I fail to see any point in carrying both devices. Enlighten me.
  9. #9  
    Quote Originally Posted by dandbj13 View Post

    I fail to see any point in carrying both devices. Enlighten me.
    That's what i keep telling you. An ipad is silly when you already have an iphone.
  10. #10  
    Quote Originally Posted by bdog421 View Post
    I just like how jobs was quick to condemn the 7in tab, before it's on the market. Saying something to the effect of "its just a big phone". What is the ipad? Just a bigger phone?
    No, it's not.
  11. Balzak's Avatar
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    #11  
    The guy has gone bug nuts. Did they give him a meth users liver?
  12. #12  
    To be honest. I agree with him forthe 7 inches it's stupid. If you have a phone then you won't need it (especially if it's 4 inches like a evo or 5 like the streak). There's no purpose. But I won't put it down because if you like it you like it. It just doesn't make sense to me. +1 Jobs!

    [i]-- Sent from my Palm PrPrPr
  13. #13  
    I think tablets in general are stupid. But the sales of the iPad say that i'm stupid.

    But seriously, i have no need for a tablet.
  14. #14  
    Quote Originally Posted by cardfan View Post
    That's what i keep telling you. An ipad is silly when you already have an iphone.
    disagree. I think it's silly to say that if you have a phone (iphone, Pre, etc) it makes no sense to have a tablet like the iPad. It's definitely not a 'need' but few things in life are.

    It always amazes me when I find new use cases for my iPad. some are simple/silly - and in nearly all cases can be accomplished by using the phone. But the impact/ease is so much better with the iPad. Silly example - it's a pleasure to use my iPad in the gym when I'm on the threadmill/elliptical machine to read articles, watch videos, etc. I use to do all of this with my phone. But the ipad is so much easier on my eyes.

    Again it's not a 'need' or must have gadget. But to say it's silly to have a tablet once you own a smartphone is short-sighted IMHO.
  15. #15  
    Quote Originally Posted by dandbj13 View Post
    This makes absolutely no sense to me. Who are these people who want a niche device like an Android tablet, but do not already have a cellphone? Perhaps these are people who already have a cellphone, but want a second cellphone, number, and contract? Wait! These must be the people who want to replace their current phone for a 7" phone that can only be used with a headset. I'm not seeing the huge potential, here.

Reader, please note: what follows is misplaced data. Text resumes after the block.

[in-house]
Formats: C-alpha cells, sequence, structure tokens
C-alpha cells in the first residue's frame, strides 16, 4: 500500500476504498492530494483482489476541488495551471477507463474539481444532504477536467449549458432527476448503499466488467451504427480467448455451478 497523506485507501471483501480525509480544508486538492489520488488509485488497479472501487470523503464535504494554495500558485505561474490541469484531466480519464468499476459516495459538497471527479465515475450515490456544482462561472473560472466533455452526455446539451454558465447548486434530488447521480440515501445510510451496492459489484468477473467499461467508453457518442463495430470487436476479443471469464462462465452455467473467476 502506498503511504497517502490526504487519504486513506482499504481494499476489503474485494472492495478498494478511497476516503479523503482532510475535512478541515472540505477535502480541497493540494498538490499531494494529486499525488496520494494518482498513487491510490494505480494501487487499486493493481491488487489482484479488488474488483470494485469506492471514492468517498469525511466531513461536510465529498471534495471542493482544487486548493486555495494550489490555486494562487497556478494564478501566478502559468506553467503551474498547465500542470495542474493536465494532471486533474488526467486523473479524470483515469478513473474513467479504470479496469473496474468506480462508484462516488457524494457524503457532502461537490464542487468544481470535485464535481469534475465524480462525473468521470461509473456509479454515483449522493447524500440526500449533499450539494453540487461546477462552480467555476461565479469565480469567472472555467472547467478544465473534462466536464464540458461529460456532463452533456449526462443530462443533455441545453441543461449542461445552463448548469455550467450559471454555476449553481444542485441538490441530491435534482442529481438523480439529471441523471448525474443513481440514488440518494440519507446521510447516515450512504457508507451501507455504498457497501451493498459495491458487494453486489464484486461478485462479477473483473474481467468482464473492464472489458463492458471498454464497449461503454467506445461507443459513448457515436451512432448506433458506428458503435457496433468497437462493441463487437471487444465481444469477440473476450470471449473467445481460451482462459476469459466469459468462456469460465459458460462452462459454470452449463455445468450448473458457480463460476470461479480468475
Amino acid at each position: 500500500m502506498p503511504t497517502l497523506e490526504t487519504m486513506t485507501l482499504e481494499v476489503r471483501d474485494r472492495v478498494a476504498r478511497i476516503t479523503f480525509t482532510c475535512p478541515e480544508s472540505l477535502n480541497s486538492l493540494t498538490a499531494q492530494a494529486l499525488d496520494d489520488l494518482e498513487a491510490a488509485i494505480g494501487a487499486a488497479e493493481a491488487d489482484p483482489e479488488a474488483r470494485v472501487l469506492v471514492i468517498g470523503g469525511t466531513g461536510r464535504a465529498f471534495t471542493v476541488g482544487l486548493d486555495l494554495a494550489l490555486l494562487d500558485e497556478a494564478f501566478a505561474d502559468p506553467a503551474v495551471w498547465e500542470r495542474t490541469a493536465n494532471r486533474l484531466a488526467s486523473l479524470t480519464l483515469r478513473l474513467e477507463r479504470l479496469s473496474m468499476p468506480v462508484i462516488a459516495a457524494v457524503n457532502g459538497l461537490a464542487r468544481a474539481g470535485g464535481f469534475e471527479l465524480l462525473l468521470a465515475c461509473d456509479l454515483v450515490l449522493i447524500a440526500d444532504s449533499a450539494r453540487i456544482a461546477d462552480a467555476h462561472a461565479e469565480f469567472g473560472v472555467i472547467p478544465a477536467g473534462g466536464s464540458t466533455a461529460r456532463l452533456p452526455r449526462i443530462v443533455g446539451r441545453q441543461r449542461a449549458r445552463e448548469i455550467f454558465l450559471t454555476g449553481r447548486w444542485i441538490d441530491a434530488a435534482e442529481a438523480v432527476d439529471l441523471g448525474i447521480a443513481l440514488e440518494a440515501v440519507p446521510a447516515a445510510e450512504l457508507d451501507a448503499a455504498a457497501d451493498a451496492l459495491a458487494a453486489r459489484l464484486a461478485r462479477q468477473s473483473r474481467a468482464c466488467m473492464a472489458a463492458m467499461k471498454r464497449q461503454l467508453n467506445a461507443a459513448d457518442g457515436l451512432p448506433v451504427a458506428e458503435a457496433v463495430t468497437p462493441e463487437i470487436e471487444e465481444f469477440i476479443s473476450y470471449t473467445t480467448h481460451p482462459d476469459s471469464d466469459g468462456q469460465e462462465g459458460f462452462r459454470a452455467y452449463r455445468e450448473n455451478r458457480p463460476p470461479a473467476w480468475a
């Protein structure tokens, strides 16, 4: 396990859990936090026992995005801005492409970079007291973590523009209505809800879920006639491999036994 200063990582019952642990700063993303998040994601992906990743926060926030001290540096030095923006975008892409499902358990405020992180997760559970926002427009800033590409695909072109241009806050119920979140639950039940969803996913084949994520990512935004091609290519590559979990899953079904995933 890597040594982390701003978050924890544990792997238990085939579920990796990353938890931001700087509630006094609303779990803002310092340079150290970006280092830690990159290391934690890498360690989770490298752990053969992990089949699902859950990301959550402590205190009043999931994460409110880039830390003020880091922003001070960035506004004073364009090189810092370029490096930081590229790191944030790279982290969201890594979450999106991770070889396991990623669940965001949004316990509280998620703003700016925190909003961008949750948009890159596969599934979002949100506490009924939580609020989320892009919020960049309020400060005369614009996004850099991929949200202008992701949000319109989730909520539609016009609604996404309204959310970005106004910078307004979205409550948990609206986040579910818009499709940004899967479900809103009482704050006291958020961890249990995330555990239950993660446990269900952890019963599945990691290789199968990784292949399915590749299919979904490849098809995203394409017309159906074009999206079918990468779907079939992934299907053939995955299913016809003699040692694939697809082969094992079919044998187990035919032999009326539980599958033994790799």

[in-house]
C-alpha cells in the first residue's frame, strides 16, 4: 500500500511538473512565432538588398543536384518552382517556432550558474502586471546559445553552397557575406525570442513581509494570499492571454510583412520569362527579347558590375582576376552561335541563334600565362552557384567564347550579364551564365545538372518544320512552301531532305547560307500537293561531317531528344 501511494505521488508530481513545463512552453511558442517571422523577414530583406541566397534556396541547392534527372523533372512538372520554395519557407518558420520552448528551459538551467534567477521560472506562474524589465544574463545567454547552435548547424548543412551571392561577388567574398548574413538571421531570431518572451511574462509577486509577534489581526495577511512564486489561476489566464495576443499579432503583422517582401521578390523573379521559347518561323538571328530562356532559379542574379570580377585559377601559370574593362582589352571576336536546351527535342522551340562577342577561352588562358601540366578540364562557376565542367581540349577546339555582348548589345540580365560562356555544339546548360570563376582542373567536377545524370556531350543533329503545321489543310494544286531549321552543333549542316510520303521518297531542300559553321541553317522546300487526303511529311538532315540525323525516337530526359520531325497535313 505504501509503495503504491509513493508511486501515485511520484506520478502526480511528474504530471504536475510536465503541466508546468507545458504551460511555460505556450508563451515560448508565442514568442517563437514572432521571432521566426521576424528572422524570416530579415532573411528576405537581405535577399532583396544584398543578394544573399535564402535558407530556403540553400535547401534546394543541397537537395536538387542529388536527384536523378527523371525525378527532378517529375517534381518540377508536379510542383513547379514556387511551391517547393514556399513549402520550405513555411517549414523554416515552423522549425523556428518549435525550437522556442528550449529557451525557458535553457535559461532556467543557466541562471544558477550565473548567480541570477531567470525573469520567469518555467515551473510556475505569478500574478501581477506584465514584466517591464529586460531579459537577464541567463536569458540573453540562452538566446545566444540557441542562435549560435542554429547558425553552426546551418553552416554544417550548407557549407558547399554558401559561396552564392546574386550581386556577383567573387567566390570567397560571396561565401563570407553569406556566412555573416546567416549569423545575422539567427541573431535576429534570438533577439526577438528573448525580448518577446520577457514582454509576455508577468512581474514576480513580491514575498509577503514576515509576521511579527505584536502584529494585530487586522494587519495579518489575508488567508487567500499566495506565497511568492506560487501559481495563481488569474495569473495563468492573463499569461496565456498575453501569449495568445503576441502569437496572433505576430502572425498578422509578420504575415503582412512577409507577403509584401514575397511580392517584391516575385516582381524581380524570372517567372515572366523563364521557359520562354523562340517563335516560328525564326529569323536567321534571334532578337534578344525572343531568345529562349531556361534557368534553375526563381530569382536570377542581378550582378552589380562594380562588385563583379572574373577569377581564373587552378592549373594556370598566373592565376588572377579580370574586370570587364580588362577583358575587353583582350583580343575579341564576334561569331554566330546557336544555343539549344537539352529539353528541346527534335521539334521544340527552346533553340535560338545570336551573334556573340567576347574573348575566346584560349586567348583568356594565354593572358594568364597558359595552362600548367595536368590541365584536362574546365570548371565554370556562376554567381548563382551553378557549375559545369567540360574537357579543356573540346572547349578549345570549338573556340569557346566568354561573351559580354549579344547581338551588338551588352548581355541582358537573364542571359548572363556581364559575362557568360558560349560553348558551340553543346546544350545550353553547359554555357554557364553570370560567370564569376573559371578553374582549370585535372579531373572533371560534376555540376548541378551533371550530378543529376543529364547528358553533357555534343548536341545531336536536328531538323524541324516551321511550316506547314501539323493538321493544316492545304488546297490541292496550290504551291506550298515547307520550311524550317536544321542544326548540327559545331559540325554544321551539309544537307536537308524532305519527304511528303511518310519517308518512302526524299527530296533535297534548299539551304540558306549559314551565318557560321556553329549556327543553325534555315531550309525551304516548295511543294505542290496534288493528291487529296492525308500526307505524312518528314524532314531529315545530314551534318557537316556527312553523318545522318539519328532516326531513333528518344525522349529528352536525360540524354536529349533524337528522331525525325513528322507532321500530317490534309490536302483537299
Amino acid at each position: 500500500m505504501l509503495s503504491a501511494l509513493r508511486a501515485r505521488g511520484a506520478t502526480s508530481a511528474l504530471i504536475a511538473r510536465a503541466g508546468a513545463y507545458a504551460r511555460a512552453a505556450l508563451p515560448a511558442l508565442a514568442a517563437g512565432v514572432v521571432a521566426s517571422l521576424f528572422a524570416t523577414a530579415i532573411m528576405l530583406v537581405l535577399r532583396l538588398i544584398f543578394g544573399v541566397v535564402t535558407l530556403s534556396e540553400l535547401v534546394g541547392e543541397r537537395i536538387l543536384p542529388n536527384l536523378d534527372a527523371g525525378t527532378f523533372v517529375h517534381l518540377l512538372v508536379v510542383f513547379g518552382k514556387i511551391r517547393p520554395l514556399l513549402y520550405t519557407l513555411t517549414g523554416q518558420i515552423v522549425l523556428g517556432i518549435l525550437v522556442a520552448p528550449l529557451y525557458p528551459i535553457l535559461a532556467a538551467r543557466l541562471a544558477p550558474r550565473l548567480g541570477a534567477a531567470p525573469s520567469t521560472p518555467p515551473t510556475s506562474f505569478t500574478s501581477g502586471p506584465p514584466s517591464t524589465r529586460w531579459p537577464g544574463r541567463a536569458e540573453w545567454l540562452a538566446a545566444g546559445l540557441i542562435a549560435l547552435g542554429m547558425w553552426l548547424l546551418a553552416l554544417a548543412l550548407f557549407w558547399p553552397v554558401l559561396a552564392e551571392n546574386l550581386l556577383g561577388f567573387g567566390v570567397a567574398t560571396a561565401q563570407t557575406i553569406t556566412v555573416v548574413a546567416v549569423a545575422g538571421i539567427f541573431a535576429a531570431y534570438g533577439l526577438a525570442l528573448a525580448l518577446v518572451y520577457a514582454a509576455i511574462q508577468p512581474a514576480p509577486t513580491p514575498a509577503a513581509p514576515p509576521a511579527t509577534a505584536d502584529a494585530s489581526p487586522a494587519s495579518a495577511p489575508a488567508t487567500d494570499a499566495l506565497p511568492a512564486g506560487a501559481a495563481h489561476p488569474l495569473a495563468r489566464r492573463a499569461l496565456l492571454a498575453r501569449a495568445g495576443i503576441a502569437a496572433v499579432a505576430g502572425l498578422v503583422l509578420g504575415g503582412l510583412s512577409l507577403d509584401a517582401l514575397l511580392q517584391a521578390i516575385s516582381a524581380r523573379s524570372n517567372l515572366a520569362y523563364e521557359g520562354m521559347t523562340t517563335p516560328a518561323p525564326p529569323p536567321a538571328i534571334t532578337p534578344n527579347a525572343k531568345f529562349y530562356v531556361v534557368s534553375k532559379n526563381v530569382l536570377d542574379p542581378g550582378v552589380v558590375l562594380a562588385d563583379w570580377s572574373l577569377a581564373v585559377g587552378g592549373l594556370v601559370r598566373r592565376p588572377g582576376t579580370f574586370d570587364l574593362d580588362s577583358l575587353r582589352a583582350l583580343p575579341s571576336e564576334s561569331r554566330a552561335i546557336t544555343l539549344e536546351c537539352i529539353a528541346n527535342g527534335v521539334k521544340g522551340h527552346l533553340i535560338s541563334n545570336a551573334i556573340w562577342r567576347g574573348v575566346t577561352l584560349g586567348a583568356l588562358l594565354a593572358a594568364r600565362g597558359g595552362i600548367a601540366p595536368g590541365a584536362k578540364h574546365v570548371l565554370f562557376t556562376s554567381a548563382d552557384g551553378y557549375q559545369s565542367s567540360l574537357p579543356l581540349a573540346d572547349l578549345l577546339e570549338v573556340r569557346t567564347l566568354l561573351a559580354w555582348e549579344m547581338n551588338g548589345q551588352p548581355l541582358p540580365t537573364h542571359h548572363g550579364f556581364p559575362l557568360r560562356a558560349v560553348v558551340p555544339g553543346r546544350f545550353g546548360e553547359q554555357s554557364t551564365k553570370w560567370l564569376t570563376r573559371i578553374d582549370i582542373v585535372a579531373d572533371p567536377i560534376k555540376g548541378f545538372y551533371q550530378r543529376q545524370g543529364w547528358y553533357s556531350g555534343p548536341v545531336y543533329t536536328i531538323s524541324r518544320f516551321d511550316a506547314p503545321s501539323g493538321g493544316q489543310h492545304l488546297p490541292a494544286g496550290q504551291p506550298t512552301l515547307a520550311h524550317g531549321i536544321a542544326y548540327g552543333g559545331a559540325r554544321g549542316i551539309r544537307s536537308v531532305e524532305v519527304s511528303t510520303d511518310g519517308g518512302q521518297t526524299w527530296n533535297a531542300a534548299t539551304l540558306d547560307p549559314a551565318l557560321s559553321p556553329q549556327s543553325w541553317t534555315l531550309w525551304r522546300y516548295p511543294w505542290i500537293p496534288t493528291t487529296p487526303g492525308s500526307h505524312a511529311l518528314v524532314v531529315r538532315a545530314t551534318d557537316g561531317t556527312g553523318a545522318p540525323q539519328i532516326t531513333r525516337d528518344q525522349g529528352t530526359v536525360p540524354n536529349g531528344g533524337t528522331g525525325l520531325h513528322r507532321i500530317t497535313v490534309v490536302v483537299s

:
    :
    :
    I fail to see any point in carrying both devices. Enlighten me.
    Did you mean that the "strategy" wouldn't make sense or my "suggesting" that would be their strategy doesn't make sense... or both .

    In any case, you seem to have your mind made up on why, if this were indeed Samsung's strategy, it would be a doomed strategy or, as Steve Job's put it, the device would be DOA (Dead On Arrival).

    Ultimately, like all consumer products, the MARKET decides!

    And if you are a webOS smartphone user, like I am, we account for a very small proportion of only a portion of that market, the smartphone sub-market. So, what we webOS users think counts very little and what makes sense to us as individuals counts even less...
  16. #16  
    Quote Originally Posted by dandbj13 View Post
    I definitely agree that "open" is a codeword. I would say that it has nothing to do with freedom from tyranny, as Google would have you believe. Try getting access to the Android marketplace without Google's approval. It doesn't mean "fragmentation" as SJ suggested, though it leads to fragmentation every time.

    Instead, I see "open" as a codeword for elitist geekistry. The more open a thing is, the more work an individual has to put into it to make it work for them. When it comes to software, that means programing at some level. It doesn't get more open than Linux and Unix. Strip away the GUIs and whats left is only approachable by command line commandos. The answer to problems in that world is to write a little code and add to the source. This is only for the geek elite.

    Open source is generally a codeword for free. I contend that the only people who can get the most out of cheap and free products are the geek elite. Think, cars. If you don't know anything about cars, you buy a new one with a warranty. You can only afford to buy a cheap car with no warranty if you know how to get in there and tinker and repair and maintain it yourself. The same goes for a new house vs. a fixeruper.

    This is twice true for computers and software. the free stuff generally lacks the polish and usability of traditional software. It is not as end-user facing. It requires you to know a little more than the average person to unleash the full potential of the software. Elegance and usability are not important words in the open vocabulary.